|W. Parrot Model of Emotions" with Primary, Secondary and Tertiary Emotions.
By visiting each of the Primary Emotion pages, you will discover all of the Tertiary Emotions connected with the Primary Emotion
|Primary emotions||Secondary emotions|
|Anger||Disgust • Envy • Exasperation • Irritation • Rage • Torment|
|Fear||Horror • Nervousness|
|Joy||Contentment • Enthrallment • Pride • Optimism • Relief • Zest|
|Love||Affection • Desire • Love • Sexual desire|
|Sadness||Disappointment • Neglect • Sadness • Shame • Suffering • Sympathy|
Primary emotion: Joy
|Cheerfulness||Amusement, bliss, cheerfulness, delight, ecstasy, elation, enjoyment, euphoria, gaiety, gladness, glee, happiness, jolliness, joviality, joy, jubilation, satisfaction,|
|Optimism||eagerness, hope, optimism|
|Zest||enthusiasm, excitement, exhilaration, thrill, zeal, zest,|
Pride is either a high sense of one's personal status or ego (i.e., leading to judgments of personality and character) or the specific mostly positive emotion that is a product of praise or independent self-reflection. Philosophers and social psychologists have noted that pride is a complex secondary emotion which requires the development of a sense of self and the mastery of relevant conceptual distinctions (e.g., that pride is distinct from happiness and joy) through language-based interaction with others. Some social psychologists identify it as linked to a signal of high social status. One definition of pride in the first sense comes from St. Augustine: "the love of one's own excellence". In this sense, the opposite of pride is either humility or guilt; the latter in particular being a sense of one's own failure in contrast to Augustine's notion of excellence.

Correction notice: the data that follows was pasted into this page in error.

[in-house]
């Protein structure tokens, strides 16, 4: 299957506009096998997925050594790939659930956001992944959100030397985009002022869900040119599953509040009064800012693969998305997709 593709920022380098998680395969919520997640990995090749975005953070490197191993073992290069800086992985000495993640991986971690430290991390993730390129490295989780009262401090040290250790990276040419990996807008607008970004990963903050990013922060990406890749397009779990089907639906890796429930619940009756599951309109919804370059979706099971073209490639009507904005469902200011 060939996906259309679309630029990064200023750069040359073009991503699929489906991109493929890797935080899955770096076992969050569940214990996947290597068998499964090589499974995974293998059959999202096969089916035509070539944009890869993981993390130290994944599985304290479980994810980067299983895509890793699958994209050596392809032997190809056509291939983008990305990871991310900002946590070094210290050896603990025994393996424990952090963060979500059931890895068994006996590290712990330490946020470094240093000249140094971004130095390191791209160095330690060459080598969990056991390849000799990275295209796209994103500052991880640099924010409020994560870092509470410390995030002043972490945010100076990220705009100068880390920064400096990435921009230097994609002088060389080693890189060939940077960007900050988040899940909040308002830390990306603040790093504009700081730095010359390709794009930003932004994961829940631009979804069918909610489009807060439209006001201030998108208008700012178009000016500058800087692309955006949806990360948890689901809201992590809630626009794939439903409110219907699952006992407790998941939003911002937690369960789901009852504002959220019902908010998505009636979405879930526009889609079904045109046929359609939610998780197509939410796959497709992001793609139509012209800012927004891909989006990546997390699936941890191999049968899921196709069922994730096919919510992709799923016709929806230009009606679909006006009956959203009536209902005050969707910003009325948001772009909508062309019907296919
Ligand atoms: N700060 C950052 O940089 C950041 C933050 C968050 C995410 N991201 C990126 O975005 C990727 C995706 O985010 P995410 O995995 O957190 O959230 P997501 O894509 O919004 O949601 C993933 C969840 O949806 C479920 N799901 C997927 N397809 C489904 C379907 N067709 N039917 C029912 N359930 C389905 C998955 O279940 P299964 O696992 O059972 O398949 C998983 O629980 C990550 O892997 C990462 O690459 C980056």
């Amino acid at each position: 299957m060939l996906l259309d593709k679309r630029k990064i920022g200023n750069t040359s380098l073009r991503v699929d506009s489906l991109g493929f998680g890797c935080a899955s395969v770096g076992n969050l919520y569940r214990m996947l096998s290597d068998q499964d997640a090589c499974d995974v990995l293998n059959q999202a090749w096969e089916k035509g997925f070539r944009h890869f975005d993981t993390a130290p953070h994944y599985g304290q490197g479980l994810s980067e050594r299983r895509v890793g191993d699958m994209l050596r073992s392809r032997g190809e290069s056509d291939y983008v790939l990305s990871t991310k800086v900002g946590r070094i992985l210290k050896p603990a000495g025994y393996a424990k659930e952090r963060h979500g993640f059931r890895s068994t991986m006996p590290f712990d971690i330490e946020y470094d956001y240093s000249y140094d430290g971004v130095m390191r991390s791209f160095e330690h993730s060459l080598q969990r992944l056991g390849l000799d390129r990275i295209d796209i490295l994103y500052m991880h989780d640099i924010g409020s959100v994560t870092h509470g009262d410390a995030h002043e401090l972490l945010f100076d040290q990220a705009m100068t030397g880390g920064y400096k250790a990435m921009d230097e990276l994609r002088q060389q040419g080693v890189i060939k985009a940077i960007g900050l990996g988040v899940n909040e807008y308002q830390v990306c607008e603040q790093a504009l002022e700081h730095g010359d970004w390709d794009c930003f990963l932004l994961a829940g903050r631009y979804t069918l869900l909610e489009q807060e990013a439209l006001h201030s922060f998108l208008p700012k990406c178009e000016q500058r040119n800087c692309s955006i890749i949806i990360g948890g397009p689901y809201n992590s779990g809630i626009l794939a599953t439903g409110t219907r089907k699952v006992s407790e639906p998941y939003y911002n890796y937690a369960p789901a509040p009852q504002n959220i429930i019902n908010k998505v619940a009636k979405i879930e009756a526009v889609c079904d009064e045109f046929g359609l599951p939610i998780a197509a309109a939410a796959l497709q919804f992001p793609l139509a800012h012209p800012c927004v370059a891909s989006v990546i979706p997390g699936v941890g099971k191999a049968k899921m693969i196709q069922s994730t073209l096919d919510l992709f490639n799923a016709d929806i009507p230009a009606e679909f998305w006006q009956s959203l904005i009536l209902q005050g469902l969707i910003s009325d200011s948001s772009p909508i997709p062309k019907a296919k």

Pride is sometimes viewed as excessive or as a vice, sometimes as proper or as a virtue. While some philosophers such as Aristotle (and George Bernard Shaw) consider pride a profound virtue, most world religions consider it a sin.
According to the Concise Oxford Dictionary, proud comes from late Old English prut, probably from Old French prud "brave, valiant" (11th century) (which became preux in French), from Late Latin term prodis "useful", which is compared with the Latin prodesse "be of use". The sense of "having a high opinion of oneself", not in French, may reflect the Anglo-Saxons' opinion of the Norman knights who called themselves "proud", like the French knights preux.
When viewed as a virtue, pride in one's appearance and abilities is known as virtuous pride, greatness of soul or magnanimity, but when viewed as a vice it is often termed vanity or vainglory. Pride can also manifest itself as a high opinion of one's nation (national pride) and ethnicity (ethnic pride).
- See "Pride" paragraph above
- Noun - triumph (plural triumphs)
- A state of joy or exultation at success.
- A conclusive success following an effort, conflict, or confrontation of obstacles; victory; conquest.
- A magnificent and imposing ceremonial performed in honor of a victor.
- More information on this topic is available at [ Wikipedia:Pride ]